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We love the new Global Plan! If you missed the Launch of the Global Plan for the Second Decade of Action for Road Safety on Thursday 28 October it’s not too late to hear how safer road infrastructure will help to halve global road deaths and injuries by 2030.

The Plan was developed by the World Health Organization (WHO) and the United Nations Regional Commissions, in cooperation with partners in the United Nations Road Safety Collaboration and other stakeholders.

It outlines the “what to do, how to do it and who to do it” to achieve the 12 Global Road Safety Performance Targets, calling on governments and partners to implement the Safe Systems Approach in the creation and implementation of strategies and programmes for road safety, sustainable mobility and urban design.

Safe road infrastructure is a key focus of the Plan, alongside safe road use, safe vehicles, multimodal transport and land-use planning, and post-crash response.

During the Launch, Dr Nhan Tran, Coordinator of Unintentional Injury at the World Health Organisation profiled safe road infrastructure of one of 5 areas of action, emphasizing the importance of standards and designs to ensure 3-star roads that are safe for all road users (see 19:00 minute mark).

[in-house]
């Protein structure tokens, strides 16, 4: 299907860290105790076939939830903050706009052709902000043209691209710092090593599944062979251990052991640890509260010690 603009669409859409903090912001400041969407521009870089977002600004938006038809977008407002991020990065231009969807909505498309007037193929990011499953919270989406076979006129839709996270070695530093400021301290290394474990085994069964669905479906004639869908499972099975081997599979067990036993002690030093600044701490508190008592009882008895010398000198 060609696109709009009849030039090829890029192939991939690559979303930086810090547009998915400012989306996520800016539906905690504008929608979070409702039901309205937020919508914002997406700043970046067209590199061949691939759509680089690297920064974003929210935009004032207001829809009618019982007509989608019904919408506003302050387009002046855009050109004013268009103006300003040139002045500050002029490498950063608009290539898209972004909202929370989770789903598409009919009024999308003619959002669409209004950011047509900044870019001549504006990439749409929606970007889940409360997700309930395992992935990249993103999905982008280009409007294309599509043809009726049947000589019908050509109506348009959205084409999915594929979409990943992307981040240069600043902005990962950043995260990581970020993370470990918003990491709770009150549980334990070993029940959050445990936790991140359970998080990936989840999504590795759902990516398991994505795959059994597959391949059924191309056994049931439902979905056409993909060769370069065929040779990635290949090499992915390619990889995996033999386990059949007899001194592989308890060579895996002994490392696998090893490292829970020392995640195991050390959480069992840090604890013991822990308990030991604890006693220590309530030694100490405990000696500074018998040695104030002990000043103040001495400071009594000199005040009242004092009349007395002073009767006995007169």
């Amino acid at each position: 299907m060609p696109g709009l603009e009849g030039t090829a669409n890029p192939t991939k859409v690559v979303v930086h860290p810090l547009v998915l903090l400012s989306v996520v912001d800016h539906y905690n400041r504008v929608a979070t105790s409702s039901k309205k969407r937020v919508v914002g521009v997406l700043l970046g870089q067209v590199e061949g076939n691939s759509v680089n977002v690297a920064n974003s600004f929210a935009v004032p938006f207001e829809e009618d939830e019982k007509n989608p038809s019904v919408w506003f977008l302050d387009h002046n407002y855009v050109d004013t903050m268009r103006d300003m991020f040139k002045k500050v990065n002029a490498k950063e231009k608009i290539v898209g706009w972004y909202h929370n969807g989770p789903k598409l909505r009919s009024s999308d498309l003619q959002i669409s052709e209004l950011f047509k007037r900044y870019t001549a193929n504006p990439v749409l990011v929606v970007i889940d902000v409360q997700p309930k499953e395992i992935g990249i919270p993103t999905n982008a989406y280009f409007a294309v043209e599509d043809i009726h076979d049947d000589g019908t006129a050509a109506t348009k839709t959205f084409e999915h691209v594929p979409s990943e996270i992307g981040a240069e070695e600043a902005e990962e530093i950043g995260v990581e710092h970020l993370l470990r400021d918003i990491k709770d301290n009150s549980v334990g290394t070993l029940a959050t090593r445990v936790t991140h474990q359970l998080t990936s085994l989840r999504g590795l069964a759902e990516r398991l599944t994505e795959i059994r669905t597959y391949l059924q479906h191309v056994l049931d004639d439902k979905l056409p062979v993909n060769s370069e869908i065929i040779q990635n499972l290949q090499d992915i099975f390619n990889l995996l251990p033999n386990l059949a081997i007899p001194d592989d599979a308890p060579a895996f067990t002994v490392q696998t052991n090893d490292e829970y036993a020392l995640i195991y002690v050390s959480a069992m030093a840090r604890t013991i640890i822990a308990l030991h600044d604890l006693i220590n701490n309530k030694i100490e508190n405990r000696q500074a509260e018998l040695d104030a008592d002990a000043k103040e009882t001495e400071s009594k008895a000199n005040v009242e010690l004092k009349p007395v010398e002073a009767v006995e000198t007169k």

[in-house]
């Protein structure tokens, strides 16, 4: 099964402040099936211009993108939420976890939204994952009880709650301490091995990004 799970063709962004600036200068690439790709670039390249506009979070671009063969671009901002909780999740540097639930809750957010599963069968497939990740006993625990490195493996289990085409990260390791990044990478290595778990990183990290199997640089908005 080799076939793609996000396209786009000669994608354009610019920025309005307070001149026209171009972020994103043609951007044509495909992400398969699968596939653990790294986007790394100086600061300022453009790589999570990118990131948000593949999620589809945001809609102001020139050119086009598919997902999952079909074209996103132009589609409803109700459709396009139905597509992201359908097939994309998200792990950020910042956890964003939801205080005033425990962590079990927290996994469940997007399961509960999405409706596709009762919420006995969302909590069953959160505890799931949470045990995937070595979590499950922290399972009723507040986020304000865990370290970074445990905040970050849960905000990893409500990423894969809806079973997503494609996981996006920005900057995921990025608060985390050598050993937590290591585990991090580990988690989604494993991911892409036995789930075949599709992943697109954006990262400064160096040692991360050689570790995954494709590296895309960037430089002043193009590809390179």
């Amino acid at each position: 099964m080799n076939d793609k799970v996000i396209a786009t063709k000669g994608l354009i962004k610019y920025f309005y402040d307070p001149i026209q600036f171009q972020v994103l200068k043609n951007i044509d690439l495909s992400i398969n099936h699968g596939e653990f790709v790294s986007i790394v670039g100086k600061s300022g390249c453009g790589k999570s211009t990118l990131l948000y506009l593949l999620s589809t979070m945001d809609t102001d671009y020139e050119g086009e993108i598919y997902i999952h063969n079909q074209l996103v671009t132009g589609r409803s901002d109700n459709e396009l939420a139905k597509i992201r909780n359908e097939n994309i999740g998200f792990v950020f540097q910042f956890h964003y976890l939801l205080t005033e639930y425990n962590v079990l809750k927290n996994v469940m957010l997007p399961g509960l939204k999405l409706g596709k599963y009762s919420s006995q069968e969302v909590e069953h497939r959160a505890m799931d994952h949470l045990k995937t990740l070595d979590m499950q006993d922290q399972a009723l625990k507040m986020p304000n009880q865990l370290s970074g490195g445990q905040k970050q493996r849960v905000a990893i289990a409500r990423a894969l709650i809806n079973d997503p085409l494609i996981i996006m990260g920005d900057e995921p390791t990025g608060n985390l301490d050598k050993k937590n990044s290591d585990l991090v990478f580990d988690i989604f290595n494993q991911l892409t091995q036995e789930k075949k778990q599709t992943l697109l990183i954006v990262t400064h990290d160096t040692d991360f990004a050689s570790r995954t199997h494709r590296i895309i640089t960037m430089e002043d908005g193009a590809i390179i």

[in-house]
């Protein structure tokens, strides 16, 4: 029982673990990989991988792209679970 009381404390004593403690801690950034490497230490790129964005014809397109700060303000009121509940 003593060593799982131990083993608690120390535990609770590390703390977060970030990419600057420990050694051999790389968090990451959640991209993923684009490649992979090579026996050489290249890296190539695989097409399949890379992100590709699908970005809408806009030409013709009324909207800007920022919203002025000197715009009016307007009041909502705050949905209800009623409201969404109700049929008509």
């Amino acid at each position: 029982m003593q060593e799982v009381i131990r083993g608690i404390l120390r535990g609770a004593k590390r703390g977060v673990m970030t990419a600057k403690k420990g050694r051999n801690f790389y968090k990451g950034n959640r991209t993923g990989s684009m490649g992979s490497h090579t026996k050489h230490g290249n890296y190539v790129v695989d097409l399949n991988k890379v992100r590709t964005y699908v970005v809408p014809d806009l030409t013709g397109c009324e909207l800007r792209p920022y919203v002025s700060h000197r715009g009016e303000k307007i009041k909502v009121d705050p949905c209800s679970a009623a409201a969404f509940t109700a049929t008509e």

Lord George Robertson, Chairman of the Commission for Global Road Safety said he was proud of the initiatives the FIA Foundation has supported like iRAP, Global NCAP and our safe schools partnerships (see 56:50 minute mark)

“As we begin the Second Decade of Action, all governments must step up with real commitments to provide minimum 3-star safety design standards for all highways, to support Streets for Life and low-speed liveable cities and to ensure that every child has a safe and healthy journey to school,” Lord Robertson said.

In September 2020, the UN General Assembly adopted resolution A/RES/74/299 “Improving global road safety”, proclaiming the Decade of Action for Road Safety 2021-2030, with the ambitious target of preventing at least 50% of road traffic deaths and injuries by 2030.

The Global Plan aligns with the Stockholm Declaration, by emphasizing the importance of a holistic approach to road safety, and calling on continued improvements in the design of roads and vehicles; enhancement of laws and law enforcement; and provision of timely, life-saving emergency care for the injured. The Global Plan also reflects the Stockholm Declaration’s promotion of policies to promote walking, cycling and using public transport as inherently healthy and environmentally sound modes of transport.

iRAP looks forward to supporting partners and governments as they draw on the Global Plan to develop and implement national and local action plans to halve global road deaths and injuries by 2030.

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